• Lack of effective formal and governmental institutions to support the sector.
  • With limited or non-existent irrigation, most crops depend exclusively on rainfall. This has been further complicated by climate change. A better water supply would guarantee a more stable production.
  • Weak commercial chain with mistrust between farmers, exporters and importers.

Our Strategies

  • We help farmers to get their GLOBALG.A.P. Certification by establishing a Quality Management System. This will open doors to the better paid, and more stable, European markets.
  • We work closely with Syngenta, YARA and other technical support staff, to train the farmers in Good Agricultural Practices and link farmers with certified input suppliers.
  • We will support TAHA's lobbying activities with the government to improve the road infrastructure and create a reliable framework.
  • We support the creation of collection centres with cold rooms in every village.
  • We promote the creation of a Village Commercial Bank (VICOBA system) so that farmers have access to investment capital, for example to be able to install irrigation systems.
  • We give training on market systems and collective sales to the farmers.
  • We train the members of the farmers' organisations on management **and how to create **viable business plans.
  • To strengthen trade, we help to repair the partnerships between exporters and producers, drawing up contracts accepted by all partners with fixed prices according to predetermined quality standards.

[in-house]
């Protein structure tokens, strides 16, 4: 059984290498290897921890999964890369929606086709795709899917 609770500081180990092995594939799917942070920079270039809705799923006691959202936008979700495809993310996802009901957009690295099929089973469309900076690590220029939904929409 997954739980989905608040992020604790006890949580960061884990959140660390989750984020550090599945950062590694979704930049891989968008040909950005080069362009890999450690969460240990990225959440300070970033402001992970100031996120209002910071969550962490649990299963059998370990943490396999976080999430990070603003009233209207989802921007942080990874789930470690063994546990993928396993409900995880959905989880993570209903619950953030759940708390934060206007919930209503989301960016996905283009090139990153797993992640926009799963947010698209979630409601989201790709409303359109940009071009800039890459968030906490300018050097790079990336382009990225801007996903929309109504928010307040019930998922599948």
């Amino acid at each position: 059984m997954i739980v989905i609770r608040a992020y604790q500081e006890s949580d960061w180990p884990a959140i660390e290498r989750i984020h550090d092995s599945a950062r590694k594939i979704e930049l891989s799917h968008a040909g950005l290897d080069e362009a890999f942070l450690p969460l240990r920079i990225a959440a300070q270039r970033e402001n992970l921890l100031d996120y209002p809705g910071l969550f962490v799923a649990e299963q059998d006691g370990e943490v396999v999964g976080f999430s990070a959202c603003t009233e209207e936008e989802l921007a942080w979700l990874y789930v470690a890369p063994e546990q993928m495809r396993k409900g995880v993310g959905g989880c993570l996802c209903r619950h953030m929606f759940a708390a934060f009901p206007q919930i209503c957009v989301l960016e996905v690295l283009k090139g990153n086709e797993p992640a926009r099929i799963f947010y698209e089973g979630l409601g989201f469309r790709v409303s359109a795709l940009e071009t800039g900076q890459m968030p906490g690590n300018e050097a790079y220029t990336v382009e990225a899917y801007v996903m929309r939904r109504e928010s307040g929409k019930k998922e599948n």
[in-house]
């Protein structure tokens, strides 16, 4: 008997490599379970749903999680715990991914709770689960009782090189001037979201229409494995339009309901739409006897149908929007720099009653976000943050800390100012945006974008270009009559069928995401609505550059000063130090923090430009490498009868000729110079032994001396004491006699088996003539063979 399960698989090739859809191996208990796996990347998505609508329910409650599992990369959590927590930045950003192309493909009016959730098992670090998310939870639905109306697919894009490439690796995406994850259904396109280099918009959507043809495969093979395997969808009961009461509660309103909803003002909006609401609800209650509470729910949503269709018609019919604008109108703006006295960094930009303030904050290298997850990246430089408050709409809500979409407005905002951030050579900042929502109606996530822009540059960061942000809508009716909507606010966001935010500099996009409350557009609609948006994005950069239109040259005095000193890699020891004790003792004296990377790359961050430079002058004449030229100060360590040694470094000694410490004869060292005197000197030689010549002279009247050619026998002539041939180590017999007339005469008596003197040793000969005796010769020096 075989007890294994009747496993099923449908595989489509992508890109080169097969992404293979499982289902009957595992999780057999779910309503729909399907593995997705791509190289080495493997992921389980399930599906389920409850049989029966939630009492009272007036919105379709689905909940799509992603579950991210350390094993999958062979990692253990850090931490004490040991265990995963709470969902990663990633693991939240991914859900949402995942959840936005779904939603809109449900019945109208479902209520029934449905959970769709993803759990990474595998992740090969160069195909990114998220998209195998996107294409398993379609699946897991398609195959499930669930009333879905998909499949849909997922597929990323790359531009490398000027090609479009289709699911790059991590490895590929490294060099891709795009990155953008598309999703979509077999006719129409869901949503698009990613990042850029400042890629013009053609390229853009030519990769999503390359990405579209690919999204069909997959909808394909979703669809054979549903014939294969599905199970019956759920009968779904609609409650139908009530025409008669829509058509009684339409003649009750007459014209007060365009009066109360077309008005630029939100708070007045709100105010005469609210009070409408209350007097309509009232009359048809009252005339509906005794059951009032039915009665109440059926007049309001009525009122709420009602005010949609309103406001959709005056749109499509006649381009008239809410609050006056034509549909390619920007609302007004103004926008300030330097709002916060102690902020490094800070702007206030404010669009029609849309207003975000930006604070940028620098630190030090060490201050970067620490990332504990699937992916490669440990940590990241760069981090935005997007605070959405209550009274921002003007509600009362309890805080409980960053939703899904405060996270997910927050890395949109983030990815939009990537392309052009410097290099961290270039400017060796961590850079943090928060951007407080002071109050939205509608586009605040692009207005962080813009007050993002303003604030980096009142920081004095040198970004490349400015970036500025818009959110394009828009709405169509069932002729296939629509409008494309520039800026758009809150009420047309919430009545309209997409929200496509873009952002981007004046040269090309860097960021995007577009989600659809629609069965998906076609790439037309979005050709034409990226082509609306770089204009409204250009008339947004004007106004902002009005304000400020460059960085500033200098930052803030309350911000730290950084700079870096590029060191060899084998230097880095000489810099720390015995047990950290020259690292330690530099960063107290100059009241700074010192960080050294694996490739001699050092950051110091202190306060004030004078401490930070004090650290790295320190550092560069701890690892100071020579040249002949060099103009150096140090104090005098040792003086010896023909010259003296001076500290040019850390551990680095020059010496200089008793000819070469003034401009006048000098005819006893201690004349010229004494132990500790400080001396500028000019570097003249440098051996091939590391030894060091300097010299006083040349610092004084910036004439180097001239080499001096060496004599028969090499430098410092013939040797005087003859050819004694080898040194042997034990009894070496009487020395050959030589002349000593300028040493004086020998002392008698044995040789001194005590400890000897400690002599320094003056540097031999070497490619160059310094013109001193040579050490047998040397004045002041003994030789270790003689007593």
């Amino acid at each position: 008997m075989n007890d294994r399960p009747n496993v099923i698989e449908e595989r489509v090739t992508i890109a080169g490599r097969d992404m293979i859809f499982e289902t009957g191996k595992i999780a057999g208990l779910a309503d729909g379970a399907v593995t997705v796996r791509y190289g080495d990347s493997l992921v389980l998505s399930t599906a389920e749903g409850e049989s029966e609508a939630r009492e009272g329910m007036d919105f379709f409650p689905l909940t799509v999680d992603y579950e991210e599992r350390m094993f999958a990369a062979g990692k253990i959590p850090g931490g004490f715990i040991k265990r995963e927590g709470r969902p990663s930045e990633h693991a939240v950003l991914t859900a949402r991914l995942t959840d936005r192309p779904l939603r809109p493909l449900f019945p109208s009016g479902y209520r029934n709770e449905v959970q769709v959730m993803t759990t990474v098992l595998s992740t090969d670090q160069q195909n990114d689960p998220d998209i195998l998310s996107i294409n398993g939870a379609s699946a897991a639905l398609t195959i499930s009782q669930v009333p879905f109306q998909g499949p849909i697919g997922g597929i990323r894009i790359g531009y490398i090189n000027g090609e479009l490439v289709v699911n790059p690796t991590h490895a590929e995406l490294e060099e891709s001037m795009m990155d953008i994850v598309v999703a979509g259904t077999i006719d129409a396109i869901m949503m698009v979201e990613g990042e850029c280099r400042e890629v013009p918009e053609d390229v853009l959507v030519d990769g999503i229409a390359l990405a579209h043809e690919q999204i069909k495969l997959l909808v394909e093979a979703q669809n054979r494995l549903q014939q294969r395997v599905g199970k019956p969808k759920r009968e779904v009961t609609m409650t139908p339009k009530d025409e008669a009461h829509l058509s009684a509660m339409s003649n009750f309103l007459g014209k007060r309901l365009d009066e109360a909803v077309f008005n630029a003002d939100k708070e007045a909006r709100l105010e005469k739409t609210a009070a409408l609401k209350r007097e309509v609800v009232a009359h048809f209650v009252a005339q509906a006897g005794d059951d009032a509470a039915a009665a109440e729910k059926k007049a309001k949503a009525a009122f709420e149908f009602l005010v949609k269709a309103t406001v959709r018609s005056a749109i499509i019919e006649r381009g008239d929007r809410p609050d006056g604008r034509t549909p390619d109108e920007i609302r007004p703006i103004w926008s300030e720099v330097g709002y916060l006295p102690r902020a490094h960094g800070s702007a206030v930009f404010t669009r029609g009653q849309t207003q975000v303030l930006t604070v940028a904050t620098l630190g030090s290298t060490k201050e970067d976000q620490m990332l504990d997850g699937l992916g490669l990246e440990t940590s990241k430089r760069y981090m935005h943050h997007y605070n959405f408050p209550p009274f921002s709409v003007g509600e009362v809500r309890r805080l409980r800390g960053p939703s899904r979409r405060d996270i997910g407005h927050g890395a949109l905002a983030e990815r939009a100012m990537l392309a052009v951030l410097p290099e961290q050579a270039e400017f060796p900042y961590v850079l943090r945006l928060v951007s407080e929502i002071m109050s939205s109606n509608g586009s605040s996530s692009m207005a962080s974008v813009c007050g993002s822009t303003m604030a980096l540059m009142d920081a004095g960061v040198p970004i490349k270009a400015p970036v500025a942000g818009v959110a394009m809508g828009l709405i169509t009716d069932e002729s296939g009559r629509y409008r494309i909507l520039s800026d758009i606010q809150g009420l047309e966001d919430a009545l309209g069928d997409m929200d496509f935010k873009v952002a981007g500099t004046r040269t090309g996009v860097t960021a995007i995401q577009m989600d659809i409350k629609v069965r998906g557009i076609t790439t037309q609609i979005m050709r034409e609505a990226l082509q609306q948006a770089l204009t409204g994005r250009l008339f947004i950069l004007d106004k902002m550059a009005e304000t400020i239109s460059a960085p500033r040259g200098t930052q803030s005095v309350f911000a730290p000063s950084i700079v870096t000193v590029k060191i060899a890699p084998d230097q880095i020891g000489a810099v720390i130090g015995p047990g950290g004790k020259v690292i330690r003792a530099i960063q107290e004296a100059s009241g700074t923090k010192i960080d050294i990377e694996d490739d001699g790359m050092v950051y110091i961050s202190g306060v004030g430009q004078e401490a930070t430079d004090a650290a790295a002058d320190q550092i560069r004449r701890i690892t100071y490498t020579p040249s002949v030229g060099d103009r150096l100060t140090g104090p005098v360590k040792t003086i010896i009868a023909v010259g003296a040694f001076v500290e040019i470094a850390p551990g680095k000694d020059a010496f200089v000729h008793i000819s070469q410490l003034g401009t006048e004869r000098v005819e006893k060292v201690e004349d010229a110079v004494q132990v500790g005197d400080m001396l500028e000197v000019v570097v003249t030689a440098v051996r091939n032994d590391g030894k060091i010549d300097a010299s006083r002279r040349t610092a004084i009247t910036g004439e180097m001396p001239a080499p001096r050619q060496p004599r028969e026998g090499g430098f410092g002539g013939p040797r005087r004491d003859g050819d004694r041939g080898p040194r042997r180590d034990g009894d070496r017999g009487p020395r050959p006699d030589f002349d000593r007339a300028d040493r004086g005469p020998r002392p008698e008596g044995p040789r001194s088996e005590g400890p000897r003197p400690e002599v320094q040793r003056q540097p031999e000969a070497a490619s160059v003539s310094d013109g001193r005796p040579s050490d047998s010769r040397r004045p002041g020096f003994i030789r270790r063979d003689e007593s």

• We organise multi-stakeholder meetings where we showcase our best experiences to encourage companies to add smallholder farmers into their sourcing policies.

Results achieved

  • KAHE Cooperative has signed an inclusive contract to sell French Beans to Frigoken. In total, 12,775 kg from 32 farmers, valued at 9,581,250 Tanzanian shillings (€4325), have been sold.

What do we expect to achieve by 2017?

  • An increase in the number of farmers who are part of the scheme, until we reach 500 members.
  • 30% of sales will be done collectively, through long-term contracts with exporters which ensure a stable price.
  • Post-harvest rejects will be reduced to 5% of total production.
  • 90% of the farmers will have access to credit through a Village Savings and Loans Association.
  • 90% of farmers will have access to a sustainable irrigation system.
  • At least 8000 people will participate in VECO promotional activities. As a result, export companies will change their sourcing policies to include smallholder farmers.

What do we expect in the long term?

  • The vegetables and fresh fruits trade will become a key economic sector for Tanzania.
  • The European and other Western markets will get a steady supply of fair trade vegetables and fresh fruits.
  • The farmers' organisations, coordinated through TAHA, will have the power to lobby the government for the creation and maintenance of better road infrastructure.
  • Increasing opportunities for participation of youth and women, along with improvements in productivity and quality will make the crop attractive for the new generation, thus putting an end to the current rural exodus.